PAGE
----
Diameter of crystal can be several cm, why isn't it possible to make LED with larger emitting area? I've also read that emitting area of single OLED can be pretty large, but why?

  • $\begingroup$ Probably first and foremost just a matter of cost. Why use a big crystal when a small one will do? And if one simply wants a large apparent lighted surface on the LED, that's already easily being done by turning the transparent plastic encasing the LED into one big lens. $\endgroup$ – Samuel Weir Dec 29 '16 at 21:02
  • $\begingroup$ @SamuelWeir I also think that OLED can have big area, because transparent ITO anode covers all the surface, but it's a suggestion. I wonder if there are researches on this topic or someone have tried to make huge LED in a lab $\endgroup$ – Autiarii Dec 29 '16 at 21:33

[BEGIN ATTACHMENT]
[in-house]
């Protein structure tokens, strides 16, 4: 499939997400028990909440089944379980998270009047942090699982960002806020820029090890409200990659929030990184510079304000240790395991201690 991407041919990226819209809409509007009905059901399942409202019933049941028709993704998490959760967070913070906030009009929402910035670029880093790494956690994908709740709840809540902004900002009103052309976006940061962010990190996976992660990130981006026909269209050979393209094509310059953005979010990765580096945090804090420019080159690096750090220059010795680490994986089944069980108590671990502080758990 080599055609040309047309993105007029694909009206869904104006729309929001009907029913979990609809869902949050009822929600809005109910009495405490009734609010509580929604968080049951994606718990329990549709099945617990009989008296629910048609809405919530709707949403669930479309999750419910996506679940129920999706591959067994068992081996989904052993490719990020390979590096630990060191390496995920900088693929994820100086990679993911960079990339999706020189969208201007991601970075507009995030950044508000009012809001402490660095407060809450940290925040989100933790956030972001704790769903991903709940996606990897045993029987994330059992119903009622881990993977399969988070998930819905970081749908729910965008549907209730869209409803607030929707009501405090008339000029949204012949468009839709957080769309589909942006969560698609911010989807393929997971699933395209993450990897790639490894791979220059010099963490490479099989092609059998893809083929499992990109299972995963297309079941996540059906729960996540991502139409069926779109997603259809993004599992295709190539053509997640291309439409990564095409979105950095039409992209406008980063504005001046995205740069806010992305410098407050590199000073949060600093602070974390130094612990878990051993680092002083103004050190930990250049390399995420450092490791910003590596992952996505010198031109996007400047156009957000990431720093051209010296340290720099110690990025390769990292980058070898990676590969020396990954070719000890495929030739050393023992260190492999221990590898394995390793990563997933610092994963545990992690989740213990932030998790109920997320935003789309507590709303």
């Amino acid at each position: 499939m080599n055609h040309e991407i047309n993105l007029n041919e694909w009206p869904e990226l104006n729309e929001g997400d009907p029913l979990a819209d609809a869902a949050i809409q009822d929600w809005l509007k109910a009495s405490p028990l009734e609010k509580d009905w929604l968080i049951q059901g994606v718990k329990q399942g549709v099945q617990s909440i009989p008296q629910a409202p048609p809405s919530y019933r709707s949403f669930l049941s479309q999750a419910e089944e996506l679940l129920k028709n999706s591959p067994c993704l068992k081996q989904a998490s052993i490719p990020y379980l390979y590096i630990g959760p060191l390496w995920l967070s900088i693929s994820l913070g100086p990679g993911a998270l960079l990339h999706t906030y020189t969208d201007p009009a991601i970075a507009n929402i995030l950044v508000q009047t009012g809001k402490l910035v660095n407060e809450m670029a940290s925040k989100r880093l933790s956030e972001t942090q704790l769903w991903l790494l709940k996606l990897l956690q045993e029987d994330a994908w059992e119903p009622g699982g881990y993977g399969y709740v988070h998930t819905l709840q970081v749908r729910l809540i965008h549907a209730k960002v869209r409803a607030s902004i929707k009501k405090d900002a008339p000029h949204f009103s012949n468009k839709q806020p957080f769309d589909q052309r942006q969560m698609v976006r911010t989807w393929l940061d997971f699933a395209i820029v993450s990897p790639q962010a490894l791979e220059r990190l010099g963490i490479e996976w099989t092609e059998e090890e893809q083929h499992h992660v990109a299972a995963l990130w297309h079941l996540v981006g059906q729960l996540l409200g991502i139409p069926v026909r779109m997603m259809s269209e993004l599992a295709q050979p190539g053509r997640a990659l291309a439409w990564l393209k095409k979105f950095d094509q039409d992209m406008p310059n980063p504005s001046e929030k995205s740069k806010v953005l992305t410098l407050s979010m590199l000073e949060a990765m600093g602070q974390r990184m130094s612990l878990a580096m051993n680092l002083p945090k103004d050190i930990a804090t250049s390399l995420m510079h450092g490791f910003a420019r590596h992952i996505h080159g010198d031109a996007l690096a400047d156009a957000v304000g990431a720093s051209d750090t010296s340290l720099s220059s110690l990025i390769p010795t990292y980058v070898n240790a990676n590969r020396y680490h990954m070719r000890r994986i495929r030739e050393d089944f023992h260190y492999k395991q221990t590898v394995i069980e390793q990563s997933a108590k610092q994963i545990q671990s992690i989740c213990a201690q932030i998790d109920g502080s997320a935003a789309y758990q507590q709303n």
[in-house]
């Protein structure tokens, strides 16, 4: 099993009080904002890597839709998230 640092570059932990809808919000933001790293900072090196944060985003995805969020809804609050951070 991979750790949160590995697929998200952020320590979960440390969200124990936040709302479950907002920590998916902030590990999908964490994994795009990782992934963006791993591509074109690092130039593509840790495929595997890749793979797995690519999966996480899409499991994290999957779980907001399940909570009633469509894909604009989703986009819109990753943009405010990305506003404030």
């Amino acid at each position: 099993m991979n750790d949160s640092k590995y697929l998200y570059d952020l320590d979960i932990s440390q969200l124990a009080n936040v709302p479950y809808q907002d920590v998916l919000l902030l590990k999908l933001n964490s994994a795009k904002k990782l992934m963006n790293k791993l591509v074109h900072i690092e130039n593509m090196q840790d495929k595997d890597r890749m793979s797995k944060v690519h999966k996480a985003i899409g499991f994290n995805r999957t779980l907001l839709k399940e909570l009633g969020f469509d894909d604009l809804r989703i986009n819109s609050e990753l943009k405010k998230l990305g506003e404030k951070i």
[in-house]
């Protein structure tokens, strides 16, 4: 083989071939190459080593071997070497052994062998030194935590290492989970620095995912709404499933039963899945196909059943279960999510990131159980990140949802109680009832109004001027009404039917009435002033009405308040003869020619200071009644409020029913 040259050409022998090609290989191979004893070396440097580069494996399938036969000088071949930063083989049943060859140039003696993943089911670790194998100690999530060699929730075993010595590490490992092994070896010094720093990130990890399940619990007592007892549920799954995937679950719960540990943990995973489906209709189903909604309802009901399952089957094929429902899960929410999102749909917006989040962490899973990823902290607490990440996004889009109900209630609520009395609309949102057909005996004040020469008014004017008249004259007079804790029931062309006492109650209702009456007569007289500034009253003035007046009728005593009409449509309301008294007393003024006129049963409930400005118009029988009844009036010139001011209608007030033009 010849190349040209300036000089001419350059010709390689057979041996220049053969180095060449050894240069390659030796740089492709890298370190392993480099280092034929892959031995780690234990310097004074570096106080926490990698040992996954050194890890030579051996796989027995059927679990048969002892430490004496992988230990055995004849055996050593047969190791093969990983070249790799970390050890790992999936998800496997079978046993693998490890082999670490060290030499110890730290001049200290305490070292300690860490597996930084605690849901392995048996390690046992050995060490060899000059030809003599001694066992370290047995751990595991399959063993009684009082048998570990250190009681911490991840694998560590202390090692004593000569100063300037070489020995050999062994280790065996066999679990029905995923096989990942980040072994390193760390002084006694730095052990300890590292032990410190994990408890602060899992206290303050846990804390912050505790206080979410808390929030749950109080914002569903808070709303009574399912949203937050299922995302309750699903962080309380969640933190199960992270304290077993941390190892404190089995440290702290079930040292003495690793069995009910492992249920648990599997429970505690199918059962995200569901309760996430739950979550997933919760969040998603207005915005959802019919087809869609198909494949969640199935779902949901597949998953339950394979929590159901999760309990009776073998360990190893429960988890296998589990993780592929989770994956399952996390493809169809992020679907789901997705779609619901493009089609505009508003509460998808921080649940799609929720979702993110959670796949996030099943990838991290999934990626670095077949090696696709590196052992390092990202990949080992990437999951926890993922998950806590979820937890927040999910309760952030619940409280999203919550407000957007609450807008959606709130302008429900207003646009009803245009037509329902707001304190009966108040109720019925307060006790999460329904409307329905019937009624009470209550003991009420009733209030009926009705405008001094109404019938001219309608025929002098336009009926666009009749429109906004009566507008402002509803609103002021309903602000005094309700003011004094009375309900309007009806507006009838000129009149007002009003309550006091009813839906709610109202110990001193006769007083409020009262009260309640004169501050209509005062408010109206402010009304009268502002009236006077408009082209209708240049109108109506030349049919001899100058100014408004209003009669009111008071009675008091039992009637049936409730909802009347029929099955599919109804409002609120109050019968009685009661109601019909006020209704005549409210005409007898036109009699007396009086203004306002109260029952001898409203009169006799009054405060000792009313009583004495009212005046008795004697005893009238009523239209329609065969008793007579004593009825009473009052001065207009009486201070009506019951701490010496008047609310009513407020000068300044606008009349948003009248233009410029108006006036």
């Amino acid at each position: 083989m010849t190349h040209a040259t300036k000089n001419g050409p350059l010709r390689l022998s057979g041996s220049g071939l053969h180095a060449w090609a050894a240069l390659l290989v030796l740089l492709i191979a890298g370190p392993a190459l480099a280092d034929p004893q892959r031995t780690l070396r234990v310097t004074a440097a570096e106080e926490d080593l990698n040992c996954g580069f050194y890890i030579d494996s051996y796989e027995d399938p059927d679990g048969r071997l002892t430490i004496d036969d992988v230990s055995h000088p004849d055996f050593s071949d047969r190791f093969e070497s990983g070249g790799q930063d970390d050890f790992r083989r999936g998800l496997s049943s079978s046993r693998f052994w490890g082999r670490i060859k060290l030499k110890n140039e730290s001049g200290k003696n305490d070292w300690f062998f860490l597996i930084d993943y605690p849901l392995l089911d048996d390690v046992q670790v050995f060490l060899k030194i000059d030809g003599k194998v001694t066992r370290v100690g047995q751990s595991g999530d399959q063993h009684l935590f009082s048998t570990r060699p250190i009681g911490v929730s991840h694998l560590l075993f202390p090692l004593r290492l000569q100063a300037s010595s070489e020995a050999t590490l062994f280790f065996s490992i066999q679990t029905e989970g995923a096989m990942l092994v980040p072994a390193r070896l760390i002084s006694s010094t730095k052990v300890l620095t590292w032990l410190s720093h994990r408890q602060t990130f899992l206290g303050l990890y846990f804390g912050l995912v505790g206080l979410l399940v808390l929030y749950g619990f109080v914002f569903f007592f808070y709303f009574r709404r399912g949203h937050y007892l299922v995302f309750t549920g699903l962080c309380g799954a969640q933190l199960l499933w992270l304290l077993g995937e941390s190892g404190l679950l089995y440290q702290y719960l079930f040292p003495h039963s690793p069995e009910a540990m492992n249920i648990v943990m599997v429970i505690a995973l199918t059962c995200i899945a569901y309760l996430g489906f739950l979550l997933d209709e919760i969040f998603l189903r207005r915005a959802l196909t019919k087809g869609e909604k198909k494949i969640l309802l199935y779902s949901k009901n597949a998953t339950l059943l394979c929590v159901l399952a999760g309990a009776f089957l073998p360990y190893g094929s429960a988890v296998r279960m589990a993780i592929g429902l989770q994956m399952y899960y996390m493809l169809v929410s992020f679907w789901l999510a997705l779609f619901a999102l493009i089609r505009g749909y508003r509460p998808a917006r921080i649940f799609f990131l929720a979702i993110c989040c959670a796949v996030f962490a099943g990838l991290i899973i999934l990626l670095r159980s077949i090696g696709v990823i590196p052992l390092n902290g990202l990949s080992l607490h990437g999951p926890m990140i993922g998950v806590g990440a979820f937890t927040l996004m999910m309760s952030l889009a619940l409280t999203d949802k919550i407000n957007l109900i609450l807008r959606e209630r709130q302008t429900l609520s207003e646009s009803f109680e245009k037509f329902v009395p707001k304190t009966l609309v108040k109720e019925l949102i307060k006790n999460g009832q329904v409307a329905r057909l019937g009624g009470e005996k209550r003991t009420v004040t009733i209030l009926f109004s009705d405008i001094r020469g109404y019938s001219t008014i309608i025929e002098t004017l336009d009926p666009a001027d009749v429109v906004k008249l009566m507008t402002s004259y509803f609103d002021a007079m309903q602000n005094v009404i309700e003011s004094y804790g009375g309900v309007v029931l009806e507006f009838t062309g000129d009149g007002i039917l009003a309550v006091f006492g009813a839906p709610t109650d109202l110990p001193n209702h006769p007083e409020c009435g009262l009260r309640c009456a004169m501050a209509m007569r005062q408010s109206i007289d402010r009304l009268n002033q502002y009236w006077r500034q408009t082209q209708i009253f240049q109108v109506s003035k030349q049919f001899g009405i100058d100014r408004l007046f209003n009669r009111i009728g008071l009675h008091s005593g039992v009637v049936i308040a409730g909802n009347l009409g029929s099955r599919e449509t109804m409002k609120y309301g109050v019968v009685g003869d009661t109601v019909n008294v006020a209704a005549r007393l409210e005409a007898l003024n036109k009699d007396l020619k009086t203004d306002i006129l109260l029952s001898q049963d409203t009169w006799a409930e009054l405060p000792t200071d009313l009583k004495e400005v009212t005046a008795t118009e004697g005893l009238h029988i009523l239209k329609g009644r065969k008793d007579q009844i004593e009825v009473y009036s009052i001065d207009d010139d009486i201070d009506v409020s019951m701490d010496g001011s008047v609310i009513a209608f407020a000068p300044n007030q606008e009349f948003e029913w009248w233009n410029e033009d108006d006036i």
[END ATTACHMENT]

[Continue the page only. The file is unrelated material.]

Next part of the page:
• $\begingroup$ I'm an optoelectronics engineer but not a device designer. Based on that experience, I'd guess it's a matter of defects. A single defect (google to find out the different kinds) can ruin the whole device. Defects per wafer is roughly constant (given good process control in manufacturing), so the number of bad devices per wafer is roughly constant. So as you reduce devices per wafer, your yield (fraction of devices that are good) goes down. (which means cost vs area is even worse than you'd predict from just assuming cost per wafer is constant). $\endgroup$ – The Photon Dec 30 '16 at 0:26
  • $\begingroup$ Why do you need a larger area? And don't forget heat dissipation from the engineering issues to solve. $\endgroup$ – Jon Custer Dec 30 '16 at 0:28

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